The book description was carefully worded, but it still had a cheesy touch to it. Nonetheless, Mia was intrigued and clicked on the video: a live reading of the book’s first chapter, in English.
Bloody hell, this was good. Mia laughed more than once and realised that the author shared some of her experiences.
Intrigued, Mia kept searching, and in the end, she ordered six books, two of which had already reached the minimum order volume at the book station in Murcia.
A week later, Paco brought Mia three of the books. And he said: ‘Mia! Please, let me tell pepper about you.’
Mia smiled. ‘No. I want to read the books first.’
‘If I like the books, then I will come with you to Murcia.’
And so, two weeks later, Mia slipped into Paco’s car, and her partner Miguel into the back, and they drove to the book station.
‘But this is a park,’ Mia exclaimed as they walked through the book-shaped gate.’
‘Didn’t I say? The book stations are meant to be places where humans and nature coexist.’
Mia shook her head. ‘And these pavilions … Are these people over there rehearsing?’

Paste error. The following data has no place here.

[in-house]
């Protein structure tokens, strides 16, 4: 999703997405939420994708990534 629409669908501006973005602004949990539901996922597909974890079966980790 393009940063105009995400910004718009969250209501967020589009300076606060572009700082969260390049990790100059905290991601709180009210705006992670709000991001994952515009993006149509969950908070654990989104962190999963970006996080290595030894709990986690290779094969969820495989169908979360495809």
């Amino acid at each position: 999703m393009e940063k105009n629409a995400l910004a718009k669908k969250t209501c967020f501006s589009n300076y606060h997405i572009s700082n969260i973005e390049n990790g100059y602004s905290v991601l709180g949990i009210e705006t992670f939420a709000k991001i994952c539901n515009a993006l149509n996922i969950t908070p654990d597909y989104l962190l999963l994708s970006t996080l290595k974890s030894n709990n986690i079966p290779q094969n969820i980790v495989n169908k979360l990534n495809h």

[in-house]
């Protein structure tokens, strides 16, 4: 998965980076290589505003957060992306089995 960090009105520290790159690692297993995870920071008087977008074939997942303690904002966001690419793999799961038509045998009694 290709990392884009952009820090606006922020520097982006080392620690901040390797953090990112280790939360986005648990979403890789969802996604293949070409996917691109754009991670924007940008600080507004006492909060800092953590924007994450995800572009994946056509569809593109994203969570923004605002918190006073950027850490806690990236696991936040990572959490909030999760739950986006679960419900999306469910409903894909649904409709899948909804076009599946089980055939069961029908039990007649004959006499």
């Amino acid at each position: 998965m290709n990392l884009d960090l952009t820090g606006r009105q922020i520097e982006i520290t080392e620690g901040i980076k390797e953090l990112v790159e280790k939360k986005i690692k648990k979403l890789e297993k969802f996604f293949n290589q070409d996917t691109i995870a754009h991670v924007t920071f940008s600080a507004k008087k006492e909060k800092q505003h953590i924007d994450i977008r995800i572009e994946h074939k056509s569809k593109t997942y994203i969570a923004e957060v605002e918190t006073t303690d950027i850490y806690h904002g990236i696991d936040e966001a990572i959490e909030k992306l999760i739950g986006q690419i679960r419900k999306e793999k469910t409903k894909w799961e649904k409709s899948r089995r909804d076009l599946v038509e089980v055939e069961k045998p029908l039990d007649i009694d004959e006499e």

‘Yes. There’s a theatre further back.’
They came to the central building, a large, round(-ish) building with tiers of green terraces, and plants growing up or down the different levels. They walked past the main entrance, and then past doors with labels like: illustrators, translators or admin.
And then they stopped — in front of the door marked: pepper books authors.
‘Ready?’ Paco asked.
Mia shook her head.
‘Mia, you’ll be fine.’
Five minutes later, they sat in a room that looked like a lounge, not like an office, and they talked to Jimena.
Another two hours later, Mia had answered all questions, filled in all forms, and sat with Miguel and Paco in the book station’s tapas bar.
Paco raised his glass and said: ‘Mia, next time we sit here, we will celebrate.’
Mia smiled and shook her head. ‘Don’t say that. How long do you think it will take until they contact me?’
‘One week, two weeks, three weeks? It will happen. I love your book, and I’ve read enough books for my judgement to count for something.’